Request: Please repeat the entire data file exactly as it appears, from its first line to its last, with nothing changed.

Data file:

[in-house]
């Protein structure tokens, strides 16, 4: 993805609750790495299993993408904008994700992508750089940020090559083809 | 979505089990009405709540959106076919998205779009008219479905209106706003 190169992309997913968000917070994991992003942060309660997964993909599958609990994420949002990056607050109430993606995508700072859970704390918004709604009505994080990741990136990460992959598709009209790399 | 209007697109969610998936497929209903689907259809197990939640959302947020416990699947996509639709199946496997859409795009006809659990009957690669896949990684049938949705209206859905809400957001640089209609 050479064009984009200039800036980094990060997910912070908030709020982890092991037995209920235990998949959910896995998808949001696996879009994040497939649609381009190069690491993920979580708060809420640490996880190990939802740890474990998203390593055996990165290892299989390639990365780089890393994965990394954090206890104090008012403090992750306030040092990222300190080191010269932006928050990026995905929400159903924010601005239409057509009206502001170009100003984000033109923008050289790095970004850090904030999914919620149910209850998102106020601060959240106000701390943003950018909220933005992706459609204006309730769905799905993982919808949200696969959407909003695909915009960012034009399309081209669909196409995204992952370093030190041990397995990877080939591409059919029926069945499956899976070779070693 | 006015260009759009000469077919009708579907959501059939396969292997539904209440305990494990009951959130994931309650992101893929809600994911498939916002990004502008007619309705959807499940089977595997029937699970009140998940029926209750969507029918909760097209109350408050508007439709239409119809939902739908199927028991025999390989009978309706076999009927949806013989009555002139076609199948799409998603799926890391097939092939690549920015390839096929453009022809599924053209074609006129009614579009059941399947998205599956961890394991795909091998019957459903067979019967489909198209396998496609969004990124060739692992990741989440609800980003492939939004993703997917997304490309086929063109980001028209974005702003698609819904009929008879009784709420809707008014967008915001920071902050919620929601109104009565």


[in-house]
């Protein structure tokens, strides 16, 4: 993805609750790495299993993408904008994700992508750089940020090559083809 | 979505089990009405709540959106076919998205779009008219479905209106706003 190169992309997913968000917070994991992003942060309660997964993909599958609990994420949002990056607050109430993606995508700072859970704390918004709604009505994080990741990136990460992959598709009209790399 | 209007697109969610998936497929209903689907259809197990939640959302947020416990699947996509639709199946496997859409795009006809659990009957690669896949990684049938949705209206859905809400957001640089209609 050479064009984009200039800036980094990060997910912070908030709020982890092991037995209920235990998949959910896995998808949001696996879009994040497939649609381009190069690491993920979580708060809420640490996880190990939802740890474990998203390593055996990165290892299989390639990365780089890393994965990394954090206890104090008012403090992750306030040092990222300190080191010269932006928050990026995905929400159903924010601005239409057509009206502001170009100003984000033109923008050289790095970004850090904030999914919620149910209850998102106020601060959240106000701390943003950018909220933005992706459609204006309730769905799905993982919808949200696969959407909003695909915009960012034009399309081209669909196409995204992952370093030190041990397995990877080939591409059919029926069945499956899976070779070693 | 006015260009759009000469077919009708579907959501059939396969292997539904209440305990494990009951959130994931309650992101893929809600994911498939916002990004502008007619309705959807499940089977595997029937699970009140998940029926209750969507029918909760097209109350408050508007439709239409119809939902739908199927028991025999390989009978309706076999009927949806013989009555002139076609199948799409998603799926890391097939092939690549920015390839096929453009022809599924053209074609006129009614579009059941399947998205599956961890394991795909091998019957459903067979019967489909198209396998496609969004990124060739692992990741989440609800980003492939939004993703997917997304490309086929063109980001028209974005702003698609819904009929008879009784709420809707008014967008915001920071902050919620929601109104009565």